The Hobbit – The Desolation Of Smaug continues where The Hobbit – An Unexpected Journey finishes.
As the film opens, we see Gandalf (Ian McKellen – X-Men, Lord Of The Rings) and Thorin Oakenshield (Richard Armitage – Captain America, Robin Hood) at the Prancing Pony Inn in Bree, where Gandalf persuades him to hire the services of a “burglar” to retrieve The Arkenstone, that he may unite the dwarfs and retake their homeland beneath the Lonely Mountain from the dragon Smaug, who has taken up residence on the horde of gold assembled by the King.
One year later and our strange party consisting of lots of Dwarves, a Wizard (Gandalf) and Bilbo Baggins the Hobbit (Martin Freeman – Hot Fuzz, Love Actually) strike out to find the secret door to The Lonely Mountain, visible only in the last light of Durin’s Day.
The party are being pursued by orcs, led by Azog and are forced to take shelter at the home of Beorn (Mikael Persbrandt) a shape-shifter who can take the form of a bear and who protects them overnight.
After leaving the house of Beorn, and being escorted to the edge of the Mirkwood, Gandalf receives a message from Galadriel (Cate Blanchett – The Curious Case Of Benjamin Button, Lord Of The Rings) and leaves to investigate the tombs of the Nazgul, with the assistance of Radagast (Sylvester McCoy – Doctor Who), where they realize they are beginning to awaken.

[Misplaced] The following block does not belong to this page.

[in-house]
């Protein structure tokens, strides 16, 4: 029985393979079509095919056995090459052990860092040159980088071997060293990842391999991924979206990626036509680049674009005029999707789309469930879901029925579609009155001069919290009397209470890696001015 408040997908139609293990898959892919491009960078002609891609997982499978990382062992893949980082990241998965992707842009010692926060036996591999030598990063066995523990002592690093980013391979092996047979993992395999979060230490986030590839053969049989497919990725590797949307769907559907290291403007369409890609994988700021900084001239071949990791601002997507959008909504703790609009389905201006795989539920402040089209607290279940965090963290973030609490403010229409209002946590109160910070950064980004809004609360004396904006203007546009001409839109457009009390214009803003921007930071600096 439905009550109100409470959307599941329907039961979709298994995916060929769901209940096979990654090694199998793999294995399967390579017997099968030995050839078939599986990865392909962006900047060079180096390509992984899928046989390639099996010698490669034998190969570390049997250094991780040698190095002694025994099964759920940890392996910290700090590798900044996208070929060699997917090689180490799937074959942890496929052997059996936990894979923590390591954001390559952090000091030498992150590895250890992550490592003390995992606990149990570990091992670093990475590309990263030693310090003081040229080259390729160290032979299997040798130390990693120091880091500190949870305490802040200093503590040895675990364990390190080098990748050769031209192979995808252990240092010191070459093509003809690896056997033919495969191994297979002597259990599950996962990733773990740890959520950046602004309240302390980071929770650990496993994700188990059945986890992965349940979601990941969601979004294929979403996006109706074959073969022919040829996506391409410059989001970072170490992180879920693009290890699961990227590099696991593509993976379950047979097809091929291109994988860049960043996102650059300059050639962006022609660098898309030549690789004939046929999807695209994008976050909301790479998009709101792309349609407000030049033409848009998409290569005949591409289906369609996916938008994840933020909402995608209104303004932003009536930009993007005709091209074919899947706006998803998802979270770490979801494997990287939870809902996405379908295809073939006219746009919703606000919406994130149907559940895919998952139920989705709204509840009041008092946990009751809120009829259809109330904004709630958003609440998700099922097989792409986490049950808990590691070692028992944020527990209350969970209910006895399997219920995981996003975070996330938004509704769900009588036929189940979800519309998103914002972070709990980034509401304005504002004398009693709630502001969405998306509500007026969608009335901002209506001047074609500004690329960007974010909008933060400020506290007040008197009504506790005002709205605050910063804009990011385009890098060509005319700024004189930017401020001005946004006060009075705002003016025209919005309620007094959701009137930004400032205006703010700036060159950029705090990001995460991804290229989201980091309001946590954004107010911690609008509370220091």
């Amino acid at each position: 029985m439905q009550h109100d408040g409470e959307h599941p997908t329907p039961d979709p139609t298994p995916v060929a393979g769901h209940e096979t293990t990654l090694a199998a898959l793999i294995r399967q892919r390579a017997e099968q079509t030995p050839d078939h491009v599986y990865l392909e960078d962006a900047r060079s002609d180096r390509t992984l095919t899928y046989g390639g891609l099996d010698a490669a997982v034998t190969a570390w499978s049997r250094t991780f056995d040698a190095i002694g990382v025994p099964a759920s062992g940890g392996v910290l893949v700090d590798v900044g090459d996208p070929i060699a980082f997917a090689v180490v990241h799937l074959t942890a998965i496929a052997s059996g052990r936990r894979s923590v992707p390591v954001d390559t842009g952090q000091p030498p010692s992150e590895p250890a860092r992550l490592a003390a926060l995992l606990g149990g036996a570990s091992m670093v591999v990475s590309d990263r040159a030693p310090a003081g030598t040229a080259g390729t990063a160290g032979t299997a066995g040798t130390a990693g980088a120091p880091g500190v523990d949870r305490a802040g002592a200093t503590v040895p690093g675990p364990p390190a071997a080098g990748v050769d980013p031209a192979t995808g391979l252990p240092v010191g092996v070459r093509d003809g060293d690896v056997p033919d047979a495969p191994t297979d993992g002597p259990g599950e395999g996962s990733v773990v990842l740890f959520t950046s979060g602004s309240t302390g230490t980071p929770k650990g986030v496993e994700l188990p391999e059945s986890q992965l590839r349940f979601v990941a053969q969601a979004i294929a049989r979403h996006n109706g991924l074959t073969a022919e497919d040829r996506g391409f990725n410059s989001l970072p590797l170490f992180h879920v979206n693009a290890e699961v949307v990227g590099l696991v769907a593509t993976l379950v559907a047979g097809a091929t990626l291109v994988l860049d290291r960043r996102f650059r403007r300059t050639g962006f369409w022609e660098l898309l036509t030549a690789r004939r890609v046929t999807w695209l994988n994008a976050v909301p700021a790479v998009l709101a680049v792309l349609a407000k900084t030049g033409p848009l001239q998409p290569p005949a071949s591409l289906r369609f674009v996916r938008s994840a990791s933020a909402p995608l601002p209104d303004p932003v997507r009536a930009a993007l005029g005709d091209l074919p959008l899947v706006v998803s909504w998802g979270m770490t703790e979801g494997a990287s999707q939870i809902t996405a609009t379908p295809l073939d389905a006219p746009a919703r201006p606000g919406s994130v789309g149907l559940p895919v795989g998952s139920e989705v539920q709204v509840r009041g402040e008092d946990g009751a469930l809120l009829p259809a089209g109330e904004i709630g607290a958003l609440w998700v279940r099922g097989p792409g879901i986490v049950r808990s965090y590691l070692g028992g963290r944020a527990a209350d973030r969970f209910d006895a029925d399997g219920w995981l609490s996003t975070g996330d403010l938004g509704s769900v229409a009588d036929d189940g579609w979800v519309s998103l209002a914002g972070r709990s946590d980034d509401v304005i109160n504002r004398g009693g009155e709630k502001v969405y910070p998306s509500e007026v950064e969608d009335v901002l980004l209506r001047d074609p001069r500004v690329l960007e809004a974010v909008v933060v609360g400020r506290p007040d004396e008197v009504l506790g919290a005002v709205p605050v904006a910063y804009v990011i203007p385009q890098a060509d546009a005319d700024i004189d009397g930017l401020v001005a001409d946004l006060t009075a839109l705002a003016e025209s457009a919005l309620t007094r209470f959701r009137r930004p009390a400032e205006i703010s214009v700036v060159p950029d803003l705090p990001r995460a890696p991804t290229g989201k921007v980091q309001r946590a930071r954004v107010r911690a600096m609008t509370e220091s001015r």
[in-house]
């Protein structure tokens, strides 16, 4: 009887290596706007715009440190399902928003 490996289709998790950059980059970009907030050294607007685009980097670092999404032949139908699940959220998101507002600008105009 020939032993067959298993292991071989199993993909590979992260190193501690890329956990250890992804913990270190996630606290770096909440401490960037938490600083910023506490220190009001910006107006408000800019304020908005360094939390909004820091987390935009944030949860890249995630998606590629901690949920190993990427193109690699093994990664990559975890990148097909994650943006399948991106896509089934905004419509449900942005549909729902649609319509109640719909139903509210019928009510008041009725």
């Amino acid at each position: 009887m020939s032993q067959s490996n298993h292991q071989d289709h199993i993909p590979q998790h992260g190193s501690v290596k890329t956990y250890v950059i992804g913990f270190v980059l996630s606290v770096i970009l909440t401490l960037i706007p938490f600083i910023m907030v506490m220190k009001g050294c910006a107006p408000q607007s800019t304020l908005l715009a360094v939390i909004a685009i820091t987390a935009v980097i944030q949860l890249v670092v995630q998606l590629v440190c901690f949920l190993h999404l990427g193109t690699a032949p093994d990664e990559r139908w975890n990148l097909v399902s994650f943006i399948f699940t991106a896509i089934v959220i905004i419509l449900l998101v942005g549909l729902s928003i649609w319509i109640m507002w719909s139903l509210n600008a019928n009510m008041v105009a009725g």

True to form, as soon as they are not being supervised, things begin to go wrong for the party and they find themselves ensnared, first by spiders and then by Wood Elves, led by Legolas (Orlando Bloom – Pirates Of The Caribbean, Lord Of The Rings) and Tauriel (Evangeline Lilly – Lost, The Hurt Locker).
All of this leads to one of the most entertaining scenes I have ever seen, which fans of The Hobbit will be eagerly awaiting, that of the Dwarves floating off down the river in barrels, absolutely brilliant and just as I had imagined it.
The finale to the film is just as exciting as you would expect it to be, Smaug (Benedict Cumberbatch – Star Trek Into Darkness, Sherlock Holmes) is quite terrifying and extremely well done and they leave you with enough of a cliff hanger to guarantee you have to watch the last film.
If you are expecting this to be word for word as the book was, then you will of course be disappointed, quite a lot of changes have been made, but they serve to tie The Hobbit to the Lord Of The Rings trilogy more firmly and bring the whole thing up to date very well. The addition of named Wood Elves in the form of Legolas and Tauriel (to add a love interest) works really well and the changes have been sensitively made and are quite unobtrusive. The spirit and overall feel of these adaptations remain the same as the original story and in my book, that is all that really matters.
Filmed in New Zealand the backdrops are seriously impressive and all the sets and locations feel like they really are in Middle Earth. There are also a whole host of great performances which really bring the story to life, including James Nesbitt – Bloody Sunday) and Stephen Fry (V For Vendetta).
Included is also a second disc, containing lots of special features, as the director Peter Jackson (Lord Of The Rings) guides you through the filming of the most pivotal sequences in Mirkwood, Lake-town and Dale. Watch production videos, behind the scenes as the film is being shot and finally, New Zealand: Home Of Middle Earth, Part 2.
This film is well worth adding to your collection and is a must-own for all fans of The Lord Of The Rings trilogy and the first Hobbit film alike.